Another price hike for Tobacco in Budget 2012

23 March 2012

Matt Harper

Matt Harper

Delivery Director

This weeks budget was good and bad for different groups of people. Duty on all tobacco products has risen by 5pc above inflation - 37p on a pack of cigarettes, so what does this mean to the industry?

To the 20 per day smoker

37p a day
£2.59 a week
£11.10 a month
£135.05 a year

To the retailer

Not that much, as the 37p per pack is passed immediately onto the consumer. Demand for tobacco is not very price elastic, so the 37p increase is not going to stop many smoking, as most people will look at the impact and probably be able to swallow this latest increase. They will probably stay on the same brand and not even look for a cheaper alternative. However, the difference is perhaps not what one should focus on right now, in these times of austerity. More interesting to look at the overall cost, based on the cost of a pack being £7.50.

£7.50 a day
£52.50 a week
£225 a month
£372.50 a year

These numbers make a bit more of an impact, so it depends whether push comes to shove in the weekly shop as to whether the smoker gives up or cuts down.  It may be enough to change the behaviour of lower wage earners whose disposable income is already very stretched, or be the final nudge for a few who decide to kick the habit, but not something that will send a shockwave through the industry.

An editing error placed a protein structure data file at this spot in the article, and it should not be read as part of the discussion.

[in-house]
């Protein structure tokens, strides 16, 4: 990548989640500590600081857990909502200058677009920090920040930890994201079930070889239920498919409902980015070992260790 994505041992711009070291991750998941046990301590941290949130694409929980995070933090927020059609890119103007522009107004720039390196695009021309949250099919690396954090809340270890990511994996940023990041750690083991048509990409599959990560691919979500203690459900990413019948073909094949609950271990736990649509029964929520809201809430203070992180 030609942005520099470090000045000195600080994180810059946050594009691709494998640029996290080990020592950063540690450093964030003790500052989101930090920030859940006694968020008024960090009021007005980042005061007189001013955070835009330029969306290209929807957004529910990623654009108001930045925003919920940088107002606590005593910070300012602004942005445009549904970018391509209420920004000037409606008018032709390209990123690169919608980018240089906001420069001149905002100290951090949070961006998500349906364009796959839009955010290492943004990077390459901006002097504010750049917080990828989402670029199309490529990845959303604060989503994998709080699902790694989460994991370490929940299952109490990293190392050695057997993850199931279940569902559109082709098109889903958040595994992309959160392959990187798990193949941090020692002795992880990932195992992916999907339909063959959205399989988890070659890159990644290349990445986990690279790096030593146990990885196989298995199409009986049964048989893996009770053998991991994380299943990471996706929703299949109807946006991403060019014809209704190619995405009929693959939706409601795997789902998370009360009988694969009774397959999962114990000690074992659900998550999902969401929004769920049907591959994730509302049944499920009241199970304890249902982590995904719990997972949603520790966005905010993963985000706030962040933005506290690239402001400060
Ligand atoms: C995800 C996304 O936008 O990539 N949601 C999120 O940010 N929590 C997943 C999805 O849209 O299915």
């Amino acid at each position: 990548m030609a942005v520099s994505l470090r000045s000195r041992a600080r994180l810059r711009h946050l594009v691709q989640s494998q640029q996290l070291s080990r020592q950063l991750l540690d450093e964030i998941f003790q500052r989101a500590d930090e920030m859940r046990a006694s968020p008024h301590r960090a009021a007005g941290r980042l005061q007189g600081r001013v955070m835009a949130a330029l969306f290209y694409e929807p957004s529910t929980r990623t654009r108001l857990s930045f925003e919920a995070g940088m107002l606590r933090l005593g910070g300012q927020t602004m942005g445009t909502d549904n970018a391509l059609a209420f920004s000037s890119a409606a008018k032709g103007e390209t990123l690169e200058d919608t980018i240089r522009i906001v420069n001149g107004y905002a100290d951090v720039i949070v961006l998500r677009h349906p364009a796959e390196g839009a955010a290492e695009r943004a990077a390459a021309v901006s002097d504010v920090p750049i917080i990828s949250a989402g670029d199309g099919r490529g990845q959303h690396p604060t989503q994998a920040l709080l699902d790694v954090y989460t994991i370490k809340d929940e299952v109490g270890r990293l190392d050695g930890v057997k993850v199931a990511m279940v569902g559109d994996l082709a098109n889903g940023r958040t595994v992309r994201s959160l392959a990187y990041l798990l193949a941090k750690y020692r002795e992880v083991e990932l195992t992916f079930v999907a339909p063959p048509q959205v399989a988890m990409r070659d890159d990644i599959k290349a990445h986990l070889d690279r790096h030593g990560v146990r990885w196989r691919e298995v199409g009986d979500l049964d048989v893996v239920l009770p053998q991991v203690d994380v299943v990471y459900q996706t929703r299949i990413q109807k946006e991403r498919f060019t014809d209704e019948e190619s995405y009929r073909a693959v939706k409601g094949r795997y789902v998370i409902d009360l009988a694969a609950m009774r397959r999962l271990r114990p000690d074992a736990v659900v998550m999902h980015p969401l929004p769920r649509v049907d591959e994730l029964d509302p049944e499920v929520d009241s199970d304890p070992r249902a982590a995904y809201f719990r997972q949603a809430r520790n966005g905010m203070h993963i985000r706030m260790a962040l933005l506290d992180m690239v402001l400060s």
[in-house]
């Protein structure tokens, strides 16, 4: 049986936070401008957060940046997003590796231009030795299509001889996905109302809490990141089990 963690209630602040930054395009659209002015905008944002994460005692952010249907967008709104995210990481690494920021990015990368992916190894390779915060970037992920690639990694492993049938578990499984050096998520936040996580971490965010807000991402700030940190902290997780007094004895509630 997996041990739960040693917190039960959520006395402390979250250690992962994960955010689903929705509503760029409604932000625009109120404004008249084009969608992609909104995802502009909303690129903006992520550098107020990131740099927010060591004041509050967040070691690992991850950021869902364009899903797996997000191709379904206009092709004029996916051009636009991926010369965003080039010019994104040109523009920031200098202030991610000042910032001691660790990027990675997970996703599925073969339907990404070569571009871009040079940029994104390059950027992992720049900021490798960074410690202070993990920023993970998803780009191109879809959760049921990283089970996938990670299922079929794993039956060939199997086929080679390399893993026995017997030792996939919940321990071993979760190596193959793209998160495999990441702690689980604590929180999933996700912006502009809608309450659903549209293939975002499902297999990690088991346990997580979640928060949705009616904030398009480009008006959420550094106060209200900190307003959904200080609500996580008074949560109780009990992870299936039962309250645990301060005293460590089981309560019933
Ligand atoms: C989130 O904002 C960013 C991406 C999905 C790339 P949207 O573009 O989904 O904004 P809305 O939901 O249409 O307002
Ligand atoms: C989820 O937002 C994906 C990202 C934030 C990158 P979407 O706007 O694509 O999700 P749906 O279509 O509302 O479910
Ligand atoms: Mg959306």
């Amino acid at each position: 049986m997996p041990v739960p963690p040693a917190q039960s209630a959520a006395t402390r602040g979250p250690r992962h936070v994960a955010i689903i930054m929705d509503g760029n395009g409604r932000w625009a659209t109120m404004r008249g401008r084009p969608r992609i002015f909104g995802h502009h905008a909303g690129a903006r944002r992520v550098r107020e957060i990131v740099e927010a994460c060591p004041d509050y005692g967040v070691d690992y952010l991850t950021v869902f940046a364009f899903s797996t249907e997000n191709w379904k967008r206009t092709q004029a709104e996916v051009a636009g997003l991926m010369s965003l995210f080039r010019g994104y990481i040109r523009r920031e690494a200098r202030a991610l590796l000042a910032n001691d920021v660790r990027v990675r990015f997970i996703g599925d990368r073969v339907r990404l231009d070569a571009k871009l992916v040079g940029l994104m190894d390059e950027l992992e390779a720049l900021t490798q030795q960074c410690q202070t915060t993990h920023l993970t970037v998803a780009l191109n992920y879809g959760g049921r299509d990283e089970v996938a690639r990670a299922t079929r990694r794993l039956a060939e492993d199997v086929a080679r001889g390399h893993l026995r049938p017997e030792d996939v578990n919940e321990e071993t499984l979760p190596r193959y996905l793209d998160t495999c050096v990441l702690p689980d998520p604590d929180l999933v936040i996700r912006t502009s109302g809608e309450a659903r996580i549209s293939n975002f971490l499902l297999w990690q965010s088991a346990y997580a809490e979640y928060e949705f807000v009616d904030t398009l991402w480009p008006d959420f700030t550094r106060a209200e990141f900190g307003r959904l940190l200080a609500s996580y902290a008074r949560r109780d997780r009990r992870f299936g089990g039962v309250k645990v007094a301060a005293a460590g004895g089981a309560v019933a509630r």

One thing is for certain, the price increase will not encourage people to smoke any more. So this is not great news for the manufacturers, who already contribute a large chunk of their revenue to duty & excise - now it's a bit more. It won't be too long until a pack costs £10, with the only beneficiary of these increases year on year being the government. Some would argue that these funds go towards the NHS to treat the patients who have a smoking related illness.

As cost seems to be only going one way for tobacco, how does the excise & duty compare to other countries, and is there not an alternative way of buying for UK smokers? In the age of the Internet, is this an emerging channel to source tobacco for those who want to pay less, for the same product? Is it legal, and if so, why do more smokers not source their tobacco via this method? Aside from this, I'm sure plenty of people stock up with cheaper tobacco either locally, or from Duty Free when on a trip abroad...

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